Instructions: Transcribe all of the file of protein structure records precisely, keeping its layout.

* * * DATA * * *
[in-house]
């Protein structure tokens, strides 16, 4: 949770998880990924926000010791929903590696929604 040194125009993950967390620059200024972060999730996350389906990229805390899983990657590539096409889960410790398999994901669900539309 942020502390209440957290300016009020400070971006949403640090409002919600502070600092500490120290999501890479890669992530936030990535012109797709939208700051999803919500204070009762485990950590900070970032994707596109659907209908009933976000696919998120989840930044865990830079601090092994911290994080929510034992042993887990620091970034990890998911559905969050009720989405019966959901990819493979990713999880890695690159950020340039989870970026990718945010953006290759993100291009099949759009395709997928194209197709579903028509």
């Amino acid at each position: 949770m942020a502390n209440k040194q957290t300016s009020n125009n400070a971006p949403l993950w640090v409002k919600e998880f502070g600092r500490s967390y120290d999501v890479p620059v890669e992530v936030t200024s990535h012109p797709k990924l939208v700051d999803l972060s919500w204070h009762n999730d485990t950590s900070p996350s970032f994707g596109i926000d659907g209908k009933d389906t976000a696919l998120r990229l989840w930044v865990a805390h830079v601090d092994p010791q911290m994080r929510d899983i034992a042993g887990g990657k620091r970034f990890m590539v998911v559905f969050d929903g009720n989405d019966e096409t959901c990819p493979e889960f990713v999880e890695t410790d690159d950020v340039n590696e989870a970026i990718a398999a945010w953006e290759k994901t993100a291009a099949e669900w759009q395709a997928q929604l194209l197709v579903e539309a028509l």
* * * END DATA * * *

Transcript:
[in-house]
């Protein structure tokens, strides 16, 4: 949770998880990924926000010791929903590696929604 040194125009993950967390620059200024972060999730996350389906990229805390899983990657590539096409889960410790398999994901669900539309 942020502390209440957290300016009020400070971006949403640090409002919600502070600092500490120290999501890479890669992530936030990535012109797709939208700051999803919500204070009762485990950590900070970032994707596109659907209908009933976000696919998120989840930044865990830079601090092994911290994080929510034992042993887990620091970034990890998911559905969050009720989405019966959901990819493979990713999880890695690159950020340039989870970026990718945010953006290759993100291009099949759009395709997928194209197709579903028509």
């Amino acid at each position: 949770m942020a502390n209440k040194q957290t300016s009020n125009n400070a971006p949403l993950w640090v409002k919600e998880f502070g600092r500490s967390y120290d999501v890479p620059v890669e992530v936030t200024s990535h012109p797709k990924l939208v700051d999803l972060s919500w204070h009762n999730d485990t950590s900070p996350s970032f994707g596109i926000d659907g209908k009933d389906t976000a696919l998120r990229l989840w930044v865990a805390h830079v601090d092994p010791q911290m994080r929510d899983i034992a042993g887990g990657k620091r970034f990890m590539v998911v559905f969050d929903g009720n989405d019966e096409t959901c990819p493979e889960f990713v999880e890695t410790d690159d950020v340039n590696e989870a970026i990718a398999a945010w953006e290759k994901t993100a291009a099949e669900w759009q395709a997928q929604l194209l197709v579903e539309a028509l």